Remington’s 180 grain UMC load, riveted to over 45 caliber after passing through two gallons of water and driving an inch into a phone book. Can you say Military Service Load?
The .40 S&W cartridge generates a lot of emotion. 9mm guys see it as a beast of biblical propotions. It has been referred to as a hard-kicker and an ‘Answer in search of a question.’ I have seen it ridiculed as inaccurate, or because no SAAMI ‘Plus P’ standards exist for it. I have even had a little fun at the .4o S&W’s expense, myself.
When the cartridge was introduced in 1990, I was the Sgt. and ‘firearms guy’ for a rural MO Sheriff’s Department. When a deputy would rave about their new .40 S&W, I would politely ask to see an example of the wondrous new invention. While they were thumbing a round from a magazine, I was clearing my Ithaca 1911 and locking the slide open. I would then hold my pistol with the barrel pointed skyward and drop their entire .40 cartridge, nose down, through the barrel of my 1911. As it dropped out the ejection port and landed on my desk, I’d say “Looks like they made it a little undersized; believe I’ll just keep what I’ve got.”
Despite my early disinterest in this cartridge, it is a sound concept. The .38-40 Winchester broke ground for it in 1874 and it achieved fair popularity in that firm’s rifles and the various Colt revolvers. Again in 1963, the basic concept was championed by Elmer Keith, Bill Jordan and Skeeter Skelton as the ‘ideal law enforcement cartridge’- the .41 Magnum. Their original idea of a .41 bullet, at moderate velocities, was entirely sensible. Unfortunately, it was lost in the rush to make their new .41 just as powerful as the .44 Magnum. This ‘.41 Magnum Mistake’ sort of reversed itself in 1986, but this time in a true .40 caliber. The FBI had undertaken adapting Norma’s (and Jeff Cooper’s) 10mm Auto for law enforcement use. While it handily ‘split the difference’ between the .38-40 and the .41 Magnum, it recoiled more than The Bureau liked and they watered it down. It didn’t take long for clear thinkers to realize that these ballistics could be accomplished in a shorter cartridge than the 10mm- making it tenable in mid-size service pistols. The .40 S&W cartridge was the eventual result. I finally accepted the .40 Smith & Wesson, partly because it wasn’t going away; but mostly because it just makes sense. I have used a lot of handgun cartridges over the years and I’m impressed with how well its ballistics overlaps many of them. For example:
Proponents of the 9mm cite reduced ammo costs, and suggest that the +P+ 9mm can do anything the .40 S&W can. The first argument is flattened by the fact that many .40 S&W autos can easily be converted to 9mm- but the reverse is not the case. I personally don’t think that a 147 grain 9mm does the same damage as a 155 grain .40, at significantly higher velocities; but I’ll admit to being predisposed in favor of bigger, heavier bullets.
The 125 grain .357 hollowpoint is widely thought to be the standard by which defensive pistol cartridges are judged; from packable revolvers, it achieves around 1350 fps. The .40 can match this with a larger diameter 135 grain bullet. Typical 158 grain loadings of the .357 generally run about 1250 fps; the .40 will do it with 155’s. On the other end of the spectrum, Alaska Backpacker’s 200 grain hardcast .357 load produced 970 fps from my 2 1/4″ Ruger SP101. Double-Tap offers a 200 grain .40 S&W load, with a similar bullet, that does 1050 fps from a Glock 23. Unless you load the .357 heavy, from a long barreled revolver- it’s a fair statement to say the .40 S&W can run right along side of it.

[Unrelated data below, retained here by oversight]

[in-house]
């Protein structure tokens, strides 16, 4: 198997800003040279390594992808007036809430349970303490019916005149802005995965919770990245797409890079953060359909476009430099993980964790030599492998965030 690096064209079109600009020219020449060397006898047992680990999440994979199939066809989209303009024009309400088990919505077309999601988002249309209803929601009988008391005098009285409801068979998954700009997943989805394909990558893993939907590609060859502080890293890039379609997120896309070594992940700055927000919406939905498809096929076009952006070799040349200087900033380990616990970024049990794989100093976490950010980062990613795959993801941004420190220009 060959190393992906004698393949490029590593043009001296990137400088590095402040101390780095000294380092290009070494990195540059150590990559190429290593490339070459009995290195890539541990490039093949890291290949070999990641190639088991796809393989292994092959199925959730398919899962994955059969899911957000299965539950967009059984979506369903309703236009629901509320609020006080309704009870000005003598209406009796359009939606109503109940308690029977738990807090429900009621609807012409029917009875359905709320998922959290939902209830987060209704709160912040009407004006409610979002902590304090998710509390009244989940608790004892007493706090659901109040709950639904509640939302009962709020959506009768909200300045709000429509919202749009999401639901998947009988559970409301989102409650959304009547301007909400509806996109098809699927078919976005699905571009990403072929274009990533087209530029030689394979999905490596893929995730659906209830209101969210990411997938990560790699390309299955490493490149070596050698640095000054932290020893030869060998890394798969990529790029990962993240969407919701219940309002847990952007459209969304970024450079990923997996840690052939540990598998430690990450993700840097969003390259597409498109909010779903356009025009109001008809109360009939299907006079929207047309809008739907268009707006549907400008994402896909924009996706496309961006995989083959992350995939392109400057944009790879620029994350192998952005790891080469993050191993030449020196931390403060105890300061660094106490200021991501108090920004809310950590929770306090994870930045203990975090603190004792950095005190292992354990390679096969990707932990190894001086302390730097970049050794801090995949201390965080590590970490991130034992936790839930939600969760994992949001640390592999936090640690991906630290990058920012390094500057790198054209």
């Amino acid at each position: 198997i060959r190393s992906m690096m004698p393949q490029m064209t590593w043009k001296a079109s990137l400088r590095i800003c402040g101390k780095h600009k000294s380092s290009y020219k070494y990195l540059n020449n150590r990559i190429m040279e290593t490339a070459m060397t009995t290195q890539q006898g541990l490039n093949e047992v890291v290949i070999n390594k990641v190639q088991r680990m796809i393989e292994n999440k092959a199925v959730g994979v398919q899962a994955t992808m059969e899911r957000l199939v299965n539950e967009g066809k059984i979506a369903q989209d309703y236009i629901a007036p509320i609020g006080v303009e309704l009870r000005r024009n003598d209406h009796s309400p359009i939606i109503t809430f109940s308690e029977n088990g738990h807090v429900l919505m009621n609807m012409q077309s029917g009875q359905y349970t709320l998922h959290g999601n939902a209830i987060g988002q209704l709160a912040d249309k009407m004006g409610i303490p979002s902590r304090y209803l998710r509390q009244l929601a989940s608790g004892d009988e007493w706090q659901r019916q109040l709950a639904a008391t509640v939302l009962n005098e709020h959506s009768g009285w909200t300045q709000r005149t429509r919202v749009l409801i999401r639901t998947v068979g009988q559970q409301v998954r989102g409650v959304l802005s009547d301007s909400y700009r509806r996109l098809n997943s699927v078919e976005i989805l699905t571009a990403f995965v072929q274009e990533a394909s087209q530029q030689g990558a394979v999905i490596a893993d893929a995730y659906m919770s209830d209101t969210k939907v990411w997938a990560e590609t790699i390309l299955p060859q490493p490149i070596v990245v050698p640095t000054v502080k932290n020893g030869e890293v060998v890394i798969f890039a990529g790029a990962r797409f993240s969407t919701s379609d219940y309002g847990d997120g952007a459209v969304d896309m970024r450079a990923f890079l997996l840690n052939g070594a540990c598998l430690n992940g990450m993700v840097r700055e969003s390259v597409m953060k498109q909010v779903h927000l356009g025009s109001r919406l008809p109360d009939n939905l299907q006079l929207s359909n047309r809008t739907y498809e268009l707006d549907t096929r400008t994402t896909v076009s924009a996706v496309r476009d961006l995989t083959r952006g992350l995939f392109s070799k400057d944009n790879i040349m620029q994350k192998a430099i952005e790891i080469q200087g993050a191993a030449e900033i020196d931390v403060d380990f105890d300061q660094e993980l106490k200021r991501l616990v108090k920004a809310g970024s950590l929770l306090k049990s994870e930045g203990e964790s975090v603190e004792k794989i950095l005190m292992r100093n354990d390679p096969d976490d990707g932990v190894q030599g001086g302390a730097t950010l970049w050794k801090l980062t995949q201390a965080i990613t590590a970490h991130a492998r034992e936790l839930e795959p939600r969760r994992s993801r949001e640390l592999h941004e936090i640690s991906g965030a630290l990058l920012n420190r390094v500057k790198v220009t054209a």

In my own unscientific tests, the .40/180/JHP compares quite favorably to the .45/230/JHP. I was surprised to find that even Remington’s UMC 180 grain flat-point FMJ load (pictured above) disrupts water jugs significantly better than .45 hardball- and it often ‘riveted’ to about 45 caliber in the process. I just wish DOD would pull its head out of its ass and catch on to this fact. Flat-point FMJ in the .40 S&W would make a perfect military pistol cartridge, generating considerable ‘thump’ while retaining significant magazine capacity.
Buffalo Bore, Double Tap and Underwood offer loads that take the .40 to its full potential. All the major ammo outfits offer suitable defensive ammunition with expanding bullets ranging from 135 to 180 grains. My personal preference in this application is a 165 grain or heavier holllowpoint, going as fast as it can be safely driven.
As to the .40 being ‘inaccurate’? This cartridge went from inception to introduction is six months. Gun and ammunition manufacturers were working round the clock to get hardware on the market for it. There may well have been ‘bugs’ in the early offerings but they are long dead and the cartridge itself is as accurate as any other service cartridge. This is typical 50 yard offhand accuracy from my 20 year old Glock 22.
Five rounds of 40/180/FMJ reloads at 50 yards from an old Glock 22 using the ‘bullseye’ stance. And yes, I pulled that flier just left of the black center.
Some complain about the .40’s recoil and I have to wonder what they’ve been shooting, to draw such a conclusion. It isn’t heavy-loaded .44 Magnums or .45 Colts, or they’d scarcely notice the little dab of recoil that the .40 S&W generates. It’s a given that top-heavy plastic pistols are going to jump around a little when firing loads suitable for service or defense. The answer to this problem is to build some hand strength, perfect your technique and learn to shoot the damn thing. I know petite females who have managed this quite nicely. Does this require further explanation?